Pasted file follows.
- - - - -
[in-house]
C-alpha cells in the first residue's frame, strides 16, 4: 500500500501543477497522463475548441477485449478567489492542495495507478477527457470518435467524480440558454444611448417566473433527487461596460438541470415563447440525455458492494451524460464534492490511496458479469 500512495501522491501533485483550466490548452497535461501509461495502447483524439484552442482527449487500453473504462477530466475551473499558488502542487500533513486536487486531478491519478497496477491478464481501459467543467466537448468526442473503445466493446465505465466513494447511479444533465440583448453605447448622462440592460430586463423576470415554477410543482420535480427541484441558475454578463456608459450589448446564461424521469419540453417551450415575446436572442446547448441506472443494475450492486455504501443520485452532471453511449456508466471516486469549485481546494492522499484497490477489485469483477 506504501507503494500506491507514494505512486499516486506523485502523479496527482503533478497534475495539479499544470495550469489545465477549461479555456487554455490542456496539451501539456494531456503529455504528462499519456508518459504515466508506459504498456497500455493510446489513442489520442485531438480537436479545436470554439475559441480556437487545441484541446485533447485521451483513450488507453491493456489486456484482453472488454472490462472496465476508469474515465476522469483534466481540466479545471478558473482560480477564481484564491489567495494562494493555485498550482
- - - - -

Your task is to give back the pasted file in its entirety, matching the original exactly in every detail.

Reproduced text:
[in-house]
C-alpha cells in the first residue's frame, strides 16, 4: 500500500501543477497522463475548441477485449478567489492542495495507478477527457470518435467524480440558454444611448417566473433527487461596460438541470415563447440525455458492494451524460464534492490511496458479469 500512495501522491501533485483550466490548452497535461501509461495502447483524439484552442482527449487500453473504462477530466475551473499558488502542487500533513486536487486531478491519478497496477491478464481501459467543467466537448468526442473503445466493446465505465466513494447511479444533465440583448453605447448622462440592460430586463423576470415554477410543482420535480427541484441558475454578463456608459450589448446564461424521469419540453417551450415575446436572442446547448441506472443494475450492486455504501443520485452532471453511449456508466471516486469549485481546494492522499484497490477489485469483477 506504501507503494500506491507514494505512486499516486506523485502523479496527482503533478497534475495539479499544470495550469489545465477549461479555456487554455490542456496539451501539456494531456503529455504528462499519456508518459504515466508506459504498456497500455493510446489513442489520442485531438480537436479545436470554439475559441480556437487545441484541446485533447485521451483513450488507453491493456489486456484482453472488454472490462472496465476508469474515465476522469483534466481540466479545471478558473482560480477564481484564491489567495494562494493555485498550482